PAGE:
The last suit of armor made for King Henry VIII sits in the Tower of London. From it, historians determined that the 6-foot-three King had a 54 inch waistline, and probably weighed in around 300 pounds before his final illness. He was an extra-large man; four brawny men were required to carry him around in his stately chair.
Wealthy lords of Tudor England had a reputation as portly or obese people. They took pride in being fat. I mean, after all, if you were fat it meant you had plenty of tasty stuff to eat, any time you wanted it. And that was a privilege reserved for the few. Tudor peasants did not have year-round access to unlimited quantities of food, and could not stop in the middle of a workday for a long, leisurely, and large meal.
So the royal class tended towards obesity. They suffered from constipation, frequent infections, and black, rotting teeth, due largely to lack of good nutrition in their diets. This is very interesting, because in a lot of ways, the "typicial American diet" that still lingers on, descended from the preferences of Tudor England, and is preserved (pun intended) by today's food industry.
So, what eating styles did we inherit from King Henry VIII's court?
ADDING PLENTY OF SUGAR.
Oh how the royals loved sugar! They added it to ale, made marzipan to bake with, and created sugary sauces for meat and fish. The peasants couldn't afford sugar, but many became urban bee-keepers, harvesting their own honey.
MAKING MEAT THE CENTERPIECE
Equipped with a team of the finest huntsmen in the land, Royal Tudor kitchens filled up with the cooking aromas of mutton, veal, wild boar, rabbit, pheasant, pork, badger, goose, and even blackbird! Bountiful plates of meats were a sign of wealth and essential for entertaining at the King's Court. In fact meat, dripping with fat, made up 75% of the royal court's diet.
The poor farmers and trades-folk ate far less meat... only a little bacon here, a couple of hens there, to cook up a winter stew marking a special occasion.
TREATING VEGETABLES AS GARNISH.
Since the "common people" used everything from artichokes, beets, and onions to kale, collards and peas for stews and one-dish meals, King Henry VIII's Court considered vegetables not fit for royalty, and so they shunned vegetables. They also believed raw fruit was unhealthy, so ate very little of it, except when adding it to a warm, sweet meat dressing.
Surely our dining habits have evolved since 1490. Right? Well, we certainly get our meals a lot faster, if you don't count the development time spent in food labs or the time things sit in the supermarket freezer. And your mutton chops wouldn't have come shrink wrapped back then. On the other hand, "in 1822, we ate the amount of added sugar in one 12 ounce can of soda every five days"* but now we gobble up sugar like we're Tudor Royals showing off our expensive taste. The big difference? Sugar's cheap now. But that's another blog.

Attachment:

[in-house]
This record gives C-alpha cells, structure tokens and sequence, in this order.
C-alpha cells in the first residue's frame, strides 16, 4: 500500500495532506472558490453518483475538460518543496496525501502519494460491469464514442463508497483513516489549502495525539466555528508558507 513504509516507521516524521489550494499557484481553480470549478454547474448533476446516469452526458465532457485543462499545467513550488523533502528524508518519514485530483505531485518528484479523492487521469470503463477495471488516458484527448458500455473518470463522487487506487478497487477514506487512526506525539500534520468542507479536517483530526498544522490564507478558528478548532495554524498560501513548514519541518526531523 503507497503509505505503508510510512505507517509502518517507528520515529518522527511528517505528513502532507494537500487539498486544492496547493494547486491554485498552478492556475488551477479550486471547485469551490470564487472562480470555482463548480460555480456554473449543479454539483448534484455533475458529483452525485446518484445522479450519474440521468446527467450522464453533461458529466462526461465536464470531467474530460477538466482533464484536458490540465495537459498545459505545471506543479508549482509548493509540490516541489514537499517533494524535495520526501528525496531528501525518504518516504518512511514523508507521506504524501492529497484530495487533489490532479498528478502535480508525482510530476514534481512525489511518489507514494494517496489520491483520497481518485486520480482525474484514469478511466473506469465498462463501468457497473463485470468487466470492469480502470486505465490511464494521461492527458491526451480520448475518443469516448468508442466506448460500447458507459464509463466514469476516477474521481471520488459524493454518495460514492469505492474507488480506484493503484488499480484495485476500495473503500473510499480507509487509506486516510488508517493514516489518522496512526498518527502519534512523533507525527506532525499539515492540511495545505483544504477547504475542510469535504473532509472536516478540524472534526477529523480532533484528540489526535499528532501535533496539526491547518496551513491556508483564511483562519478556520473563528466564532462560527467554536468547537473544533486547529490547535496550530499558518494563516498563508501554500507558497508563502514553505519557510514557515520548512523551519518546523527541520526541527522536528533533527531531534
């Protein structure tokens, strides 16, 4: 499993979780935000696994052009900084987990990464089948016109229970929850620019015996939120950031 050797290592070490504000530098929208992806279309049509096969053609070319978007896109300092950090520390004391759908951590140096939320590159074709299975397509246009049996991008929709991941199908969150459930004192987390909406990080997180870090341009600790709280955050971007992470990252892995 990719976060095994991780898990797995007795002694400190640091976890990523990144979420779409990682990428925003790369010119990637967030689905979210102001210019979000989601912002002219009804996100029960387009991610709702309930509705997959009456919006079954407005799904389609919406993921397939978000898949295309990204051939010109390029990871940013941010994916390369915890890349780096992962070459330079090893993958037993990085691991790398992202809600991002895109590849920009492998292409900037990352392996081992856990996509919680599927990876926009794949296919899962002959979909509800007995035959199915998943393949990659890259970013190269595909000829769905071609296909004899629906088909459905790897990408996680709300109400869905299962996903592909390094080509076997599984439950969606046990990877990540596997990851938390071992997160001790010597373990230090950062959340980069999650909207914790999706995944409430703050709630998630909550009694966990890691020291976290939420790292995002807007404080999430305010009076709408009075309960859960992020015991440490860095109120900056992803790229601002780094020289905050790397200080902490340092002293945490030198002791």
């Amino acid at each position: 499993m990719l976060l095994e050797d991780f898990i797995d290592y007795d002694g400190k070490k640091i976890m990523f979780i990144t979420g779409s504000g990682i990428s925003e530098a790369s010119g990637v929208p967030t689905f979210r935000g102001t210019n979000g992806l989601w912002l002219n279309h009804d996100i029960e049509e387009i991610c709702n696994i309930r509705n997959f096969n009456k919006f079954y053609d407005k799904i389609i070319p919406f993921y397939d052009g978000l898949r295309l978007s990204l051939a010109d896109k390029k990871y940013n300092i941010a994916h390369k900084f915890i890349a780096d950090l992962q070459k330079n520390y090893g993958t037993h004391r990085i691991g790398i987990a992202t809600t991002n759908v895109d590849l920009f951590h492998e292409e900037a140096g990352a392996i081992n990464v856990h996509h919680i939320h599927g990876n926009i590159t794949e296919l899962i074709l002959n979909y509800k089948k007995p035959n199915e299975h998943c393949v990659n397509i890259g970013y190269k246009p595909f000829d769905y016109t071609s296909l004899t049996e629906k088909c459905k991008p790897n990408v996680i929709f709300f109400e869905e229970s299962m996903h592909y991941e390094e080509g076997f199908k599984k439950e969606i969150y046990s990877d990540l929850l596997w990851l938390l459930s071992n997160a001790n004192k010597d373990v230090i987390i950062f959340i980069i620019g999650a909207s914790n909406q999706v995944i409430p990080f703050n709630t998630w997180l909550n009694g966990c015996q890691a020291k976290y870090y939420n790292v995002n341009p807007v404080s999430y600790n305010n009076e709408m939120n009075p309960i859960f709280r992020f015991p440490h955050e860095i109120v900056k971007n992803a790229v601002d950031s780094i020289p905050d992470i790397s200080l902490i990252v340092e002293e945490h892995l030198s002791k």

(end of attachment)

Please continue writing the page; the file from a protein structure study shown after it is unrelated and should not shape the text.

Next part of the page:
WHEAT BREAD RULED
Bread was served at nearly every meal. Bread and ale was served to travelers who stopped at inns to rest. Upper class Tudors ate wheat flour loaves called "Manchet", while the peasant breads were made of rye and barley flour.
DO YOU EAT LIKE THIS TODAY?
When you think of the typical American diet, what comes to mind? Bacon cheeseburgers (on wheat flour bread), apple pie with ice-cream, cookies, french fries, toast (again, wheat flour) with eggs... honey-baked ham. Now let's look at the typical American dinner plate. What takes up most of the plate? Meat. And then bread or another starch. And then a little scoop of vegetables (such as coleslaw, or green beans). Where's the fruit? Oh yes, it's in the dessert topping. Where's the rye flour? The what?
Is this bad? Well, yes, unless you want excess fat covering your organs like King Henry VIII had, and to suffer from "painful swelling of the hands and feet". Leg ulcers, depression, and muscle weakness also plagued this King, and many historians believe he probably suffered from Type II Diabetes. Isn't this what is happening to so many Americans? For the first time in U.S. history, our children, the millennials, are predicted to have a shorter average lifespan than their parents, because of early onset heart disease. Which often comes with a history of obesity.
EAT LIKE THE FARMERS DID.
Why do we still follow unhealthy eating habits we inherited 524 years ago from King Henry VIII ? The peasant farmers of 1490 set a much better example during harvest times with their vegetarian main dishes, whole grains and plentiful fresh fruit. With everything we know today about how much we need fresh veggies and fruits to help us stay slim, build strong bones and brains and fight off toxins, it's time to stop imitating the diets of pompous Tudor royals.
It's definitely time to dig in to some fine, balanced recipes like this one from Blue Apron: http://www.blueapron.com/recipes/seared-trout-with-peach-and-arugula-salad